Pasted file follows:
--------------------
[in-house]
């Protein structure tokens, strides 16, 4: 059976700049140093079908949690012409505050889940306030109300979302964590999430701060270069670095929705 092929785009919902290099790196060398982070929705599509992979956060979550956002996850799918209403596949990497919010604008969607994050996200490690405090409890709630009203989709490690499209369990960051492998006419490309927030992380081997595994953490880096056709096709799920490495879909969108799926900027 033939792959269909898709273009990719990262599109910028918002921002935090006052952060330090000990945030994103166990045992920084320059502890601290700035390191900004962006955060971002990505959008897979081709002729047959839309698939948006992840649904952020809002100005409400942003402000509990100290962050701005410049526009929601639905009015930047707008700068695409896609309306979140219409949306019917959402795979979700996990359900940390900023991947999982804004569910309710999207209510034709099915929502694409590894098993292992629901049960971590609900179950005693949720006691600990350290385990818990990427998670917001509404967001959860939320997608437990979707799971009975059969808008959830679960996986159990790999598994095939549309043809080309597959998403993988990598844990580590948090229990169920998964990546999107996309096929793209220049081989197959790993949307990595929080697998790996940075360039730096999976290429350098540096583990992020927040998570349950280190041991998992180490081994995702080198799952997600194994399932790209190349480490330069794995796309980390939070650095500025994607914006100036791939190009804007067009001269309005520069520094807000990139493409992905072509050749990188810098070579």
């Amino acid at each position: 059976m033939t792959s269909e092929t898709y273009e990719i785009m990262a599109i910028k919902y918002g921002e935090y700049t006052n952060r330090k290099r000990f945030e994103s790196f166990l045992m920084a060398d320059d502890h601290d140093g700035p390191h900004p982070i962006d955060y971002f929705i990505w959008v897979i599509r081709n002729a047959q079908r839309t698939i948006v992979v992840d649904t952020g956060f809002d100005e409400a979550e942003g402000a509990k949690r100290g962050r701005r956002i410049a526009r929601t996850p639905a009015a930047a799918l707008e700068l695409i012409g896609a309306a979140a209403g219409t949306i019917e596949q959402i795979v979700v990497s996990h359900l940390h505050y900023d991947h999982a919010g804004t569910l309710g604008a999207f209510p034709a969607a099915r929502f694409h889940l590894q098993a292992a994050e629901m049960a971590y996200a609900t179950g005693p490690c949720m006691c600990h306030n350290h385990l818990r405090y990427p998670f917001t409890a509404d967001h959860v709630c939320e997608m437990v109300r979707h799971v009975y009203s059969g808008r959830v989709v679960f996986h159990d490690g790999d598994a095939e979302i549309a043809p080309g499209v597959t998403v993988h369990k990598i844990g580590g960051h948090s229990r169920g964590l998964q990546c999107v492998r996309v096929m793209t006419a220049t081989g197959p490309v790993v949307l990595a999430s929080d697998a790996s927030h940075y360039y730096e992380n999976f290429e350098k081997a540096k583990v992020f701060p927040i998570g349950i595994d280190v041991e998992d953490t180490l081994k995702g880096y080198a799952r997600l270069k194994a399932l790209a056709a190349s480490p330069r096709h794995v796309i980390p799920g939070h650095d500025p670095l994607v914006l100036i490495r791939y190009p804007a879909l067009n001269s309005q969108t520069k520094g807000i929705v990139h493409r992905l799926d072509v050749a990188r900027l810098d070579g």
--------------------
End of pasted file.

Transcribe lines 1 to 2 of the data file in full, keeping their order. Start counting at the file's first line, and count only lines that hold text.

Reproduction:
[in-house]
């Protein structure tokens, strides 16, 4: 059976700049140093079908949690012409505050889940306030109300979302964590999430701060270069670095929705 092929785009919902290099790196060398982070929705599509992979956060979550956002996850799918209403596949990497919010604008969607994050996200490690405090409890709630009203989709490690499209369990960051492998006419490309927030992380081997595994953490880096056709096709799920490495879909969108799926900027 033939792959269909898709273009990719990262599109910028918002921002935090006052952060330090000990945030994103166990045992920084320059502890601290700035390191900004962006955060971002990505959008897979081709002729047959839309698939948006992840649904952020809002100005409400942003402000509990100290962050701005410049526009929601639905009015930047707008700068695409896609309306979140219409949306019917959402795979979700996990359900940390900023991947999982804004569910309710999207209510034709099915929502694409590894098993292992629901049960971590609900179950005693949720006691600990350290385990818990990427998670917001509404967001959860939320997608437990979707799971009975059969808008959830679960996986159990790999598994095939549309043809080309597959998403993988990598844990580590948090229990169920998964990546999107996309096929793209220049081989197959790993949307990595929080697998790996940075360039730096999976290429350098540096583990992020927040998570349950280190041991998992180490081994995702080198799952997600194994399932790209190349480490330069794995796309980390939070650095500025994607914006100036791939190009804007067009001269309005520069520094807000990139493409992905072509050749990188810098070579």